Trading Stocks as a College Student

There’s no way around it — college is expensive. Have you considered trading stocks to pay for it, or to help pay off those pesky student loans? This article will help you navigate the stock market even if you don’t know a bull from a bear.


I Want to Invest, But Don’t Know How!

First ask yourself how involved you want to be in investing. If you want someone else to do the work, you’ll want a robo-advisor. A robo-advisor is an online financial advisor that bases its advice on mathematical algorithms. Virtually all major brokerage firms offer this service for a fee.

If you want to be a more “hands-on” investor, you’ll want to open an investing account. This can be done through a brokerage firm, or if you’re particularly daring, through a free app called Robinhood. Good firms for beginners are TD Ameritrade, Merrill Edge (no account minimum), and E-Trade.

If you want a hybrid of the two, you might be interested in apps that invest in exchange-traded funds, or ETFs.  ETFs are a group of securities that aim to match the market and trade like a stock. ETFs are typically cheap, and a good way to enter the market.

Regardless of which path you choose, you should do your homework — that is, learn everything you can about investing. Some good books include A Random Walk Down Wall Street by Burton Makiel and The Intelligent Investor by Benjamin Graham.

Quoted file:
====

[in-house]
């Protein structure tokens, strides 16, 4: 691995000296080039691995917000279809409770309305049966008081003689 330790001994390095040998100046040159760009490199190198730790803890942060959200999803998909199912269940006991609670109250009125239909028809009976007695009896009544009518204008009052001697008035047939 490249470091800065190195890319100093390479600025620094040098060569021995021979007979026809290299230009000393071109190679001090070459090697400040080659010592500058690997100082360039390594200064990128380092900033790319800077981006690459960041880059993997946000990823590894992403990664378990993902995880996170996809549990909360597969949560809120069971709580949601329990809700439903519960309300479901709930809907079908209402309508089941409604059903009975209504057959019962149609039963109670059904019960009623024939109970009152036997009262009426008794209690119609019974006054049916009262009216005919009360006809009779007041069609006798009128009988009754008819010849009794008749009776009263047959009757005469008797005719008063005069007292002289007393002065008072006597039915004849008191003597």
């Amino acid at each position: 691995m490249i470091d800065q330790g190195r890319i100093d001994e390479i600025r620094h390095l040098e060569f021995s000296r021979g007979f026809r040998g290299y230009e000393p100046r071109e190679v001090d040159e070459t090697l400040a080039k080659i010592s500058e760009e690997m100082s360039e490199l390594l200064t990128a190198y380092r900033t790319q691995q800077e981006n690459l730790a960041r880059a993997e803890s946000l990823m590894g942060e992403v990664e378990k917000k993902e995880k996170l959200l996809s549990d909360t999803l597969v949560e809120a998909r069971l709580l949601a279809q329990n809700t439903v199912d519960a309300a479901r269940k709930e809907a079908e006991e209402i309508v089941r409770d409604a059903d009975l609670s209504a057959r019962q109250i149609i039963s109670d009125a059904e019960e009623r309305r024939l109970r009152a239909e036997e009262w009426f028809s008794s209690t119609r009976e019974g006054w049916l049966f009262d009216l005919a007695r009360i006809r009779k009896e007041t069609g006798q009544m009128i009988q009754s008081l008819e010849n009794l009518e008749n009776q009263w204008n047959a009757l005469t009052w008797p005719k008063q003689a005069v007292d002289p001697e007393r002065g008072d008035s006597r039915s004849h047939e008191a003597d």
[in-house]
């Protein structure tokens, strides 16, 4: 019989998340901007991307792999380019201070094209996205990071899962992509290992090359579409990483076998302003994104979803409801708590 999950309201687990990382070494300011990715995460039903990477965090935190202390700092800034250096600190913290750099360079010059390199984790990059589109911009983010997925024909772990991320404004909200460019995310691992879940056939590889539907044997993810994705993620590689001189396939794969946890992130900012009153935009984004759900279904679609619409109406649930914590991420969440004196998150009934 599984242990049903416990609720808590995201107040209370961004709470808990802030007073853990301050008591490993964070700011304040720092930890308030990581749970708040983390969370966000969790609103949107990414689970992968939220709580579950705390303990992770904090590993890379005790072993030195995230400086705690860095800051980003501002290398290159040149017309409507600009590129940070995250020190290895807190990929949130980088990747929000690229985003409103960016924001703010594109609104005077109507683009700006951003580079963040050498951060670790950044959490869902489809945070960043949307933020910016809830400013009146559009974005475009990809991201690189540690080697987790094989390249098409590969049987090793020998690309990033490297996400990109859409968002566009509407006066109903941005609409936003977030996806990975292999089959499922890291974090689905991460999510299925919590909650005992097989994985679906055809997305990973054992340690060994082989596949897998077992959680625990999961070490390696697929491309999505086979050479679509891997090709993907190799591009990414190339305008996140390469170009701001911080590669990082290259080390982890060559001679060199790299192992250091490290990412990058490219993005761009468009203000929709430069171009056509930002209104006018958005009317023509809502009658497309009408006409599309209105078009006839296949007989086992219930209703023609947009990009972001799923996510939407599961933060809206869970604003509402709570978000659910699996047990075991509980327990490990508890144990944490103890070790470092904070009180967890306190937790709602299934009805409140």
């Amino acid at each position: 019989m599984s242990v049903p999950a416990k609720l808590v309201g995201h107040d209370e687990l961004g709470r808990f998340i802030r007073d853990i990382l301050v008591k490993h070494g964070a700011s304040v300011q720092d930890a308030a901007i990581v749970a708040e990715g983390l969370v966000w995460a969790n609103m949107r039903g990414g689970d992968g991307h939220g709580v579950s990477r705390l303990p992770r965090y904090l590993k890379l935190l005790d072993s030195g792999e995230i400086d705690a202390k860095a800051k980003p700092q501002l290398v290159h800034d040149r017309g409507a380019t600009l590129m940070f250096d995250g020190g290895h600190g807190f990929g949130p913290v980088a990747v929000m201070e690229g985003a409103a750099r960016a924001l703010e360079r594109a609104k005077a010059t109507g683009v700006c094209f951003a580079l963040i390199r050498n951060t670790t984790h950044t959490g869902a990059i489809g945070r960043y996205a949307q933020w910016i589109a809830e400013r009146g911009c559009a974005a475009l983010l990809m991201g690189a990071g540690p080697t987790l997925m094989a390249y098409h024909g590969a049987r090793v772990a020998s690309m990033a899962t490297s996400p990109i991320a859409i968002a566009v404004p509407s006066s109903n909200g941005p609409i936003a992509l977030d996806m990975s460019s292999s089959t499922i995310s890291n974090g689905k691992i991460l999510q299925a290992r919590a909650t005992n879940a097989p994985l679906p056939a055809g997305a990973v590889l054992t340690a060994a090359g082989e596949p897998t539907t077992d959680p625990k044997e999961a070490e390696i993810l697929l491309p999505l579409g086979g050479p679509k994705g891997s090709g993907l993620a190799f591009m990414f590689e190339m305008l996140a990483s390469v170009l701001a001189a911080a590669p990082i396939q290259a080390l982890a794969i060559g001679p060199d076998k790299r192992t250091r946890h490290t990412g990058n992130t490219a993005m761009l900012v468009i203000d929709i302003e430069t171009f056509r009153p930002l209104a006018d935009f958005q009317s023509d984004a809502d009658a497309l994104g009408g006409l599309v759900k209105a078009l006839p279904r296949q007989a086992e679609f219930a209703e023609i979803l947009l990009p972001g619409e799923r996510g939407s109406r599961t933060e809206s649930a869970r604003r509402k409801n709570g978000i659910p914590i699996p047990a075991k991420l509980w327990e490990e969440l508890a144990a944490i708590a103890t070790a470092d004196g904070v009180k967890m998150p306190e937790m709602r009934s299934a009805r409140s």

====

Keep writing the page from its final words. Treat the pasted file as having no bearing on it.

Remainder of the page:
What Should I Invest In?

Whatever you know the most about. For example, if you are an expert in medical marijuana, you might be able to choose the best marijuana stocks. Keep up to date on trends, and judge trends based on their staying power. Some safe investment areas include the food industry (people will always need to eat) and the entertainment industry (people will always get bored).

What Are Some Good ETFs?

Some good examples of apps that trade ETFs are Stash and Acorns.

Stash gives you a $5 sign-up bonus. After a short personality test, the app recommends an investment profile, such as conservative or aggressive. As a general rule, the younger you are, the more aggressive you should be. Stash also allows you to invest extra money in themed ETFs, such as women-owned businesses or dividend stocks. There is a $1 per month maintenance fee, and you get $5 for referring your friends.

Acorns is linked to your spending so, when you make a purchase with a linked debit or credit card, it rounds up the money paid to the next dollar. When you reach $5, it invests the money.  The good news is you barely notice the difference. The bad news is if money’s tight, this can easily cause an overdraft! Nobel Prize in Economics laureate Dr. Harry Markowitzs helped design this app, which allows you to build a portfolio with the kind of speed that makes Usain Bolt squirm with envy. You get a $5 registration bonus.

Basically the TL;DR (summarized) version of most recent books on stocks is “buy index funds and plenty of them.” ETFs are a cross between index funds and stocks and work best with a “buy and hold” strategy. Which ETF to invest in is ultimately up to you, but most experts recommend that you “buy what you know.”